|In Unicode||U+222B ∫ INTEGRAL SYMBOL (∫, ∫)|
|Different from||U+017F ſ LONG S|
U+0283 ʃ ESH
The integral symbol:
is used to denote integrals and antiderivatives in mathematics, especially in calculus.
The notation was introduced by the German mathematician Gottfried Wilhelm Leibniz in 1675 in his private writings; it first appeared publicly in the article "De Geometria Recondita et analysi indivisibilium atque infinitorum" (On a hidden geometry and analysis of indivisibles and infinites), published in Acta Eruditorum in June 1686. The symbol was based on the ſ (long s) character and was chosen because Leibniz thought of the integral as an infinite sum of infinitesimal summands.
Typography in Unicode and LaTeX
The integral symbol is U+222B ∫ INTEGRAL in Unicode and
\int in LaTeX. In HTML, it is written as
∫ (decimal) and
∫ (named entity).
The original IBM PC code page 437 character set included a couple of characters ⌠ and ⌡ (codes 244 and 245 respectively) to build the integral symbol. These were deprecated in subsequent MS-DOS code pages, but they still remain in Unicode (U+2320 and U+2321 respectively) for compatibility.
The ∫ symbol is very similar to, but not to be confused with, the letter ʃ ("esh").
Extensions of the symbol
Related symbols include:
Meaning Unicode LaTeX Double integral ∬ U+222C
Triple integral ∭ U+222D
Quadruple integral ⨌ U+2A0C
Contour integral ∮ U+222E
Clockwise integral ∱ U+2231 Counterclockwise integral ⨑ U+2A11 Clockwise contour integral ∲ U+2232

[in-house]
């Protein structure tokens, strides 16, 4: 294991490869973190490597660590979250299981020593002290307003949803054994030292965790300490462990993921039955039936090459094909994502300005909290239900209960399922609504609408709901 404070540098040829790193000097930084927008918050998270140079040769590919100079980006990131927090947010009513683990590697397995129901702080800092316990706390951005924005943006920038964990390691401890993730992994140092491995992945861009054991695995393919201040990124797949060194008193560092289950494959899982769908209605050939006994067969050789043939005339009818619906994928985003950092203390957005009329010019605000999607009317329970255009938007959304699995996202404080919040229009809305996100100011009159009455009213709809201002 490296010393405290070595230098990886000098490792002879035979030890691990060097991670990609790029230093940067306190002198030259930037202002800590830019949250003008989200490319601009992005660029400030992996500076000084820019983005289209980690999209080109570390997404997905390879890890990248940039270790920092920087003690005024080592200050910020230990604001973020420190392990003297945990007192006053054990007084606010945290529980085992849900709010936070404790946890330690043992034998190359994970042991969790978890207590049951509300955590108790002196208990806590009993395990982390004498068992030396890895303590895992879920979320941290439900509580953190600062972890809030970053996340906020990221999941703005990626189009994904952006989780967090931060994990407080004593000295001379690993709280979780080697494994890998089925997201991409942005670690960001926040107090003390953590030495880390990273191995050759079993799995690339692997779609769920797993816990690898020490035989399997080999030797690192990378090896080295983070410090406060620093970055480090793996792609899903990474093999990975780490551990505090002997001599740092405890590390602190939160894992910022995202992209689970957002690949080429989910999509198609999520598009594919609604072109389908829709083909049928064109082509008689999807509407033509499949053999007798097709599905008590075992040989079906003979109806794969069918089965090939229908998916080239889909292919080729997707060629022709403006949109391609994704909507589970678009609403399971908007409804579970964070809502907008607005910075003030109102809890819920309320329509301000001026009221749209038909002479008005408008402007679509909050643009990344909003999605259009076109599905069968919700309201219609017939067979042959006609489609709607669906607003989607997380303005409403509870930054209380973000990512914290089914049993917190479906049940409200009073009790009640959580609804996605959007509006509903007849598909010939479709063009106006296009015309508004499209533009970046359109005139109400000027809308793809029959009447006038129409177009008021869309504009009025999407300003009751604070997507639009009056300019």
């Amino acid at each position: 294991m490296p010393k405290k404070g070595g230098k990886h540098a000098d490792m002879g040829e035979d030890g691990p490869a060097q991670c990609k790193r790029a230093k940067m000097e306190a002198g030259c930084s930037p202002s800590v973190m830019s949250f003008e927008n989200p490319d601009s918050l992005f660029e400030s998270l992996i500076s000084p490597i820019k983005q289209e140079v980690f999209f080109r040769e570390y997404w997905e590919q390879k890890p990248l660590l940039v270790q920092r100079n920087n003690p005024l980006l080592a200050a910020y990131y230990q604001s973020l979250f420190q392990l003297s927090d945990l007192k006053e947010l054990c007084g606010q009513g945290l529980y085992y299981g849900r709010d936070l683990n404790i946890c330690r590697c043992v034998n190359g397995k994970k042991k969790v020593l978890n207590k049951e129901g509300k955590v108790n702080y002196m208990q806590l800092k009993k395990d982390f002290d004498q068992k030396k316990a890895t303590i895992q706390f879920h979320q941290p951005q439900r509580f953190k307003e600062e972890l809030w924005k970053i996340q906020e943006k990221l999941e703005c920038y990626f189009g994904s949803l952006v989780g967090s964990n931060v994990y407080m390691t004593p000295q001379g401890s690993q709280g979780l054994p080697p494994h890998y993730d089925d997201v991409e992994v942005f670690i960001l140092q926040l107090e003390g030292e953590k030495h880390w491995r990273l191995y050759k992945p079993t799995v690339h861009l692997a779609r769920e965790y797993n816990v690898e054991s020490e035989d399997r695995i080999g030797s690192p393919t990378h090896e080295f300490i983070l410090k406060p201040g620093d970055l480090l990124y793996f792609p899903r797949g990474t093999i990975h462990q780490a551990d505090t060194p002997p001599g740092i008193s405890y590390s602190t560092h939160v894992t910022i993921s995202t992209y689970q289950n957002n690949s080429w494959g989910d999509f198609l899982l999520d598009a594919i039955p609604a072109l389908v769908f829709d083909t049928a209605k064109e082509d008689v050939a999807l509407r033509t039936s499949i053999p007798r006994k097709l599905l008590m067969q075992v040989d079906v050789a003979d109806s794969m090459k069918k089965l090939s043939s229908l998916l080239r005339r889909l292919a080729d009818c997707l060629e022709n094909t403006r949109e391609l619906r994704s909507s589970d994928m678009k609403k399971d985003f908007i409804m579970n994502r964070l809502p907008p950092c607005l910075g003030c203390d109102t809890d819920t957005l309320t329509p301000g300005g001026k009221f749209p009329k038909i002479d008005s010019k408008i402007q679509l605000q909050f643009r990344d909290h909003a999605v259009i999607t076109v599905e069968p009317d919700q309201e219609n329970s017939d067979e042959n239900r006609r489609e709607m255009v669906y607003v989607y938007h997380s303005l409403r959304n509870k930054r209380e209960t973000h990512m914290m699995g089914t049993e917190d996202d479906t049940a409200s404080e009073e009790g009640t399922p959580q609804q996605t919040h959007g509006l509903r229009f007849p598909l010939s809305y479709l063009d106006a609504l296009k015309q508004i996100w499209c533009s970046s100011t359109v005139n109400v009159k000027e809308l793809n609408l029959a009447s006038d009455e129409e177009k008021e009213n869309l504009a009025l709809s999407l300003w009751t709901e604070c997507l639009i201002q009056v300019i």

Counterclockwise contour integral ∳ U+2233
Closed surface integral ∯ U+222F
Closed volume integral ∰ U+2230
Typography in other languages
In other languages, the shape of the integral symbol differs slightly from the shape commonly seen in English-language textbooks. While the English integral symbol leans to the right, the German symbol (used throughout Central Europe) is upright, and the Russian variant leans slightly to the left to occupy less horizontal space.
Another difference is in the placement of limits for definite integrals. Generally, in English-language books, limits go to the right of the integral symbol:
By contrast, in German and Russian texts, the limits are placed above and below the integral symbol, and, as a result, the notation requires larger line spacing, but is more compact horizontally, especially when longer expressions are used in the limits:
- ^ Gottfried Wilhelm Leibniz, Sämtliche Schriften und Briefe, Reihe VII: Mathematische Schriften, vol. 5: Infinitesimalmathematik 1674–1676, Berlin: Akademie Verlag, 2008, pp. 288–295 Archived 2021-10-09 at the Wayback Machine ("Analyseos tetragonisticae pars secunda", October 29, 1675) and 321–331 Archived 2016-10-03 at the Wayback Machine ("Methodi tangentium inversae exempla", November 11, 1675).
- ^ Aldrich, John. "Earliest Uses of Symbols of Calculus". Retrieved 20 April 2017.
- ^ Swetz, Frank J., Mathematical Treasure: Leibniz's Papers on Calculus – Integral Calculus, Convergence, Mathematical Association of America, retrieved February 11, 2017
- ^ Stillwell, John (1989). Mathematics and its History. Springer. p. 110.
- ^ a b "Mathematical Operators – Unicode" (PDF). Retrieved 2013-04-26.
- ^ "Supplemental Mathematical Operators – Unicode" (PDF). Retrieved 2013-05-05.
- ^ "Russian Typographical Traditions in Mathematical Literature" (PDF). giftbot.toolforge.org. Archived from the original (PDF) on 28 September 2012. Retrieved 11 October 2021.
- Stewart, James (2003). "Integrals". Single Variable Calculus: Early Transcendentals (5th ed.). Belmont, CA: Brooks/Cole. p. 381. ISBN 0-534-39330-6.
- Zaitcev, V.; Janishewsky, A.; Berdnikov, A. (1999), "Russian Typographical Traditions in Mathematical Literature" (PDF), Russian Typographical Traditions in Mathematical Literature, EuroTeX'99 Proceedings